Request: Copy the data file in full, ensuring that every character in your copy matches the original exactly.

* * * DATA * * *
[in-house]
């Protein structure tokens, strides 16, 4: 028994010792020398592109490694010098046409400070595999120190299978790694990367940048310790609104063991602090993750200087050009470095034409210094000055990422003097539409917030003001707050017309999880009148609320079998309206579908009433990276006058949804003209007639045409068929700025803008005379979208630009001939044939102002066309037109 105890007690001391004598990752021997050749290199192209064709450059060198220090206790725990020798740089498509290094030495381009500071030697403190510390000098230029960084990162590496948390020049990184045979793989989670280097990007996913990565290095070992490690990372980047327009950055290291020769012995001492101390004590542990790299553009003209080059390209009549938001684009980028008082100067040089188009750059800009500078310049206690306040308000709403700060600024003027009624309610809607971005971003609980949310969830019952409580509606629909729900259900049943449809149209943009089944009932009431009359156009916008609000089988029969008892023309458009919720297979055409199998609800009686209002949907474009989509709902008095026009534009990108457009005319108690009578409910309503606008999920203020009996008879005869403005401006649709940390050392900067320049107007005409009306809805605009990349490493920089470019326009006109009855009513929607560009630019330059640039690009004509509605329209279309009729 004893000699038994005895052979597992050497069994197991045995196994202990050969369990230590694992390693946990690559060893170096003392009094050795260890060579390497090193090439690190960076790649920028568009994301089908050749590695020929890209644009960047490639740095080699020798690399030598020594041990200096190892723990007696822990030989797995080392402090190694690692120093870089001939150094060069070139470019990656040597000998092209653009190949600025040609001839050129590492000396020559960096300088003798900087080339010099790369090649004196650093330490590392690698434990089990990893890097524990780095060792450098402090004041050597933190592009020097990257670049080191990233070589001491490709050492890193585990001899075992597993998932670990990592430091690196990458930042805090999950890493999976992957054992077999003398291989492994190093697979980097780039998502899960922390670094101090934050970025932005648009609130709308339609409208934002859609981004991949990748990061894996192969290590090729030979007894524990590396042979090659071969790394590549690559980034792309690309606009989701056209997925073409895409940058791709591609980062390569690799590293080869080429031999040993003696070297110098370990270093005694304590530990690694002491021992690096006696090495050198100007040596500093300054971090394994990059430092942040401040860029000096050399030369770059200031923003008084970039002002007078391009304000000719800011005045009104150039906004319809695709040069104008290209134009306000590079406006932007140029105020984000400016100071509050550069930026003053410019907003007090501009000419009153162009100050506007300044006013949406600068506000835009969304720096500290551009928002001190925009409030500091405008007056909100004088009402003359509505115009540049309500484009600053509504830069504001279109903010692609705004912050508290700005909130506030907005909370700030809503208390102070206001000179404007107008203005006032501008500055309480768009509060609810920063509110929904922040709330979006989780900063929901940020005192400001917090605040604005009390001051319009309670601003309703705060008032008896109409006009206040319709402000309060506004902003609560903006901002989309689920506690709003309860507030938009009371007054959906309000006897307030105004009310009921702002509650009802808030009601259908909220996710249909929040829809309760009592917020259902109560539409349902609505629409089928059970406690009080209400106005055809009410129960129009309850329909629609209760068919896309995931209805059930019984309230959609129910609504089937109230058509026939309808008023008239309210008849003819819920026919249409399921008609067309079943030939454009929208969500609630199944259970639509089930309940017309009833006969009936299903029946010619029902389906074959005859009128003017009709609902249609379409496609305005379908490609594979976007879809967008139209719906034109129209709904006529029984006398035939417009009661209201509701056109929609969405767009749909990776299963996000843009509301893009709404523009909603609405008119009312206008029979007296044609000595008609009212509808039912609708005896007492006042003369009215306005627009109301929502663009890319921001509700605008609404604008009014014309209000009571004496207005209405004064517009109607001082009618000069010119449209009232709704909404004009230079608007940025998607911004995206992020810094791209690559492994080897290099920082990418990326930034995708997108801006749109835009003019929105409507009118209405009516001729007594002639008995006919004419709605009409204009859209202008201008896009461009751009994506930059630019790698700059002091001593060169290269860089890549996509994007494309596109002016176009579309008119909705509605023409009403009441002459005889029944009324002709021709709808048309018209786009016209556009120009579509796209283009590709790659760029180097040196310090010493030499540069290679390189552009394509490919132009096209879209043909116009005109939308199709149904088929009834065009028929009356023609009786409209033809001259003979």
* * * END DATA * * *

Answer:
[in-house]
């Protein structure tokens, strides 16, 4: 028994010792020398592109490694010098046409400070595999120190299978790694990367940048310790609104063991602090993750200087050009470095034409210094000055990422003097539409917030003001707050017309999880009148609320079998309206579908009433990276006058949804003209007639045409068929700025803008005379979208630009001939044939102002066309037109 105890007690001391004598990752021997050749290199192209064709450059060198220090206790725990020798740089498509290094030495381009500071030697403190510390000098230029960084990162590496948390020049990184045979793989989670280097990007996913990565290095070992490690990372980047327009950055290291020769012995001492101390004590542990790299553009003209080059390209009549938001684009980028008082100067040089188009750059800009500078310049206690306040308000709403700060600024003027009624309610809607971005971003609980949310969830019952409580509606629909729900259900049943449809149209943009089944009932009431009359156009916008609000089988029969008892023309458009919720297979055409199998609800009686209002949907474009989509709902008095026009534009990108457009005319108690009578409910309503606008999920203020009996008879005869403005401006649709940390050392900067320049107007005409009306809805605009990349490493920089470019326009006109009855009513929607560009630019330059640039690009004509509605329209279309009729 004893000699038994005895052979597992050497069994197991045995196994202990050969369990230590694992390693946990690559060893170096003392009094050795260890060579390497090193090439690190960076790649920028568009994301089908050749590695020929890209644009960047490639740095080699020798690399030598020594041990200096190892723990007696822990030989797995080392402090190694690692120093870089001939150094060069070139470019990656040597000998092209653009190949600025040609001839050129590492000396020559960096300088003798900087080339010099790369090649004196650093330490590392690698434990089990990893890097524990780095060792450098402090004041050597933190592009020097990257670049080191990233070589001491490709050492890193585990001899075992597993998932670990990592430091690196990458930042805090999950890493999976992957054992077999003398291989492994190093697979980097780039998502899960922390670094101090934050970025932005648009609130709308339609409208934002859609981004991949990748990061894996192969290590090729030979007894524990590396042979090659071969790394590549690559980034792309690309606009989701056209997925073409895409940058791709591609980062390569690799590293080869080429031999040993003696070297110098370990270093005694304590530990690694002491021992690096006696090495050198100007040596500093300054971090394994990059430092942040401040860029000096050399030369770059200031923003008084970039002002007078391009304000000719800011005045009104150039906004319809695709040069104008290209134009306000590079406006932007140029105020984000400016100071509050550069930026003053410019907003007090501009000419009153162009100050506007300044006013949406600068506000835009969304720096500290551009928002001190925009409030500091405008007056909100004088009402003359509505115009540049309500484009600053509504830069504001279109903010692609705004912050508290700005909130506030907005909370700030809503208390102070206001000179404007107008203005006032501008500055309480768009509060609810920063509110929904922040709330979006989780900063929901940020005192400001917090605040604005009390001051319009309670601003309703705060008032008896109409006009206040319709402000309060506004902003609560903006901002989309689920506690709003309860507030938009009371007054959906309000006897307030105004009310009921702002509650009802808030009601259908909220996710249909929040829809309760009592917020259902109560539409349902609505629409089928059970406690009080209400106005055809009410129960129009309850329909629609209760068919896309995931209805059930019984309230959609129910609504089937109230058509026939309808008023008239309210008849003819819920026919249409399921008609067309079943030939454009929208969500609630199944259970639509089930309940017309009833006969009936299903029946010619029902389906074959005859009128003017009709609902249609379409496609305005379908490609594979976007879809967008139209719906034109129209709904006529029984006398035939417009009661209201509701056109929609969405767009749909990776299963996000843009509301893009709404523009909603609405008119009312206008029979007296044609000595008609009212509808039912609708005896007492006042003369009215306005627009109301929502663009890319921001509700605008609404604008009014014309209000009571004496207005209405004064517009109607001082009618000069010119449209009232709704909404004009230079608007940025998607911004995206992020810094791209690559492994080897290099920082990418990326930034995708997108801006749109835009003019929105409507009118209405009516001729007594002639008995006919004419709605009409204009859209202008201008896009461009751009994506930059630019790698700059002091001593060169290269860089890549996509994007494309596109002016176009579309008119909705509605023409009403009441002459005889029944009324002709021709709808048309018209786009016209556009120009579509796209283009590709790659760029180097040196310090010493030499540069290679390189552009394509490919132009096209879209043909116009005109939308199709149904088929009834065009028929009356023609009786409209033809001259003979």